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But I the prouder grew, and still thus spake there

fore, “Go, go !--go, seek some other-where, importune

me no more !"

Then spake brave Venus' son, that brave victori.

ous boy, Saying, “ You dainty dame, for that you be so coy, " I will so pull your plumes, as you shall say no

66

more

“Go, go!-go, seek some other-where, importune

me no more."

As soon as he had said, such care grew in

my breast, That neither night nor day I could take any rest, Wherefore I did repent that I had said before, “Go, go!--go, seek some other-where, importune Of the Birth and Bringing up of Desire.

me no more !"

[From Briton's Bowre of Delights, 1597.)

" When wert thou born, Desire ?”

“ In pomp and pride of May." “ By whom, sweet boy, wert thou begot?"

“ By Good-conceit men say.”

“ Tell me who was thy nurse?”

“ Fresh Youth, in sugar'd joy." “ What was thy meat and daily food ?"

“ Sore sighs, with great annoy."

" What had you then to drink ?”

“Unfeigned lovers' tears." “What cradle were you rocked in?”

“ In hope devoid of fears."

“ What brought you then asleep?"

“ Sweet speech, that lik’d men best." " And where is now your dwelling place ?"

“ In gentle hearts I rest."

“ Doth company displease ?"

“ It doth in many one."

66 Where would Desire then chuse to be ?"

“ He likes to muse alone.”

[graphic][subsumed][subsumed]

BARNABY GOOGE,

nomy, first

A celebrated translator, but of whose life no particulars

are known, except that he was educated at Christ's college, Cambridge, from whence he removed to Staple Inn. Supposing him to have published his first work at 25

years of age, he was born in 1536. His principal work was the “ Zodiake of Life,” translated

from Marcellus Palingenius Stellatus ; a very moral but very tiresome satire, perfectly unconnected with astro

complete in 1565, mo. The first three books had appeared in 1560, and the first six in 1661, 1o 1570 he translated, from Naogeorgus, a poem op Antichrist; in 1577, he did into English Heresbach's economical treatise on Agriculture, &c. ; in 1579, Lopes de Mendoza's Spanish Proverbs, and afterwards Aris.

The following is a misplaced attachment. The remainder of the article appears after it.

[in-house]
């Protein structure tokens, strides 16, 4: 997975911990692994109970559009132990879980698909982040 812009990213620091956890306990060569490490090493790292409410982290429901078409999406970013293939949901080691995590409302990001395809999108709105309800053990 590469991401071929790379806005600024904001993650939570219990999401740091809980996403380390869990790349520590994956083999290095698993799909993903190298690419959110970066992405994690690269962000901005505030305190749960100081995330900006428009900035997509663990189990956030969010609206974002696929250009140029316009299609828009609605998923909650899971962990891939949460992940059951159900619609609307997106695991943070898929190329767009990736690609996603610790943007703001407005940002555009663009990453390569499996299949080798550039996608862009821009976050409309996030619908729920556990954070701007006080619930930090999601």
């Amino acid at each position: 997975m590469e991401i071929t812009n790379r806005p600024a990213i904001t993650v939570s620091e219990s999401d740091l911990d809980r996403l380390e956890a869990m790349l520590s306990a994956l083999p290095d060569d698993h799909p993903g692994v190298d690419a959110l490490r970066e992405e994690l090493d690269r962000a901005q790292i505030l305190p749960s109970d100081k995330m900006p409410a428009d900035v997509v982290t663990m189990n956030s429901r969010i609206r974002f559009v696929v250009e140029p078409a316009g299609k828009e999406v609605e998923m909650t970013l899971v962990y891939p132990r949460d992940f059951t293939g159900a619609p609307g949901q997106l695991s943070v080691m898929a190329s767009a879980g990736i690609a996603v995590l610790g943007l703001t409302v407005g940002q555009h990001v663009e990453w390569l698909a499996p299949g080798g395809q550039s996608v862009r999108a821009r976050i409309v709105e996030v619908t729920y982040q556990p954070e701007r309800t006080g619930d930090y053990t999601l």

totle's Categories. His “ Eglogs, Epytaphes, and Sonettes,” printed by T. Col.

well, for Ralph Newbery, 1563, was considered by Mr Steevens as one of the rarest books in the English language ; and the following extract from it is not the least favourable effusion of Googe's genius.

[To the Tune of Apelles.
The rushing rivers that do run,

The valleys sweet, adorned new,
That leans their sides against the sun,

With flowers fresh of sundry hue;

Both ash, and elm, and oak so high,
Do all lament

my
woful

cry:

While winter, black with hideous storms,

Doth spoil the ground of summer's green, While spring-time sweet the leaf returns,

That, late, on tree could not be seen; While summer burns, while harvest reigns, Still, still do rage my restless pains.

No end I find in all my smart,

But endless torment I sustain;
Since first, alas, my woful heart

By sight of thee, was forc'd to plain ;
Since that I lost my liberty,
Since that thou mad'st a slave of me.

My heart, that once abroad was free,

Thy beauty hath in durance brought ; Once, reason rul'd and guided me,

And now is wit consum'd with thought. Once, I rejoic'd above the sky; And now, for thee, alas, I die.

Once, I rejoic'd in company;

And now, my chief and whole delight

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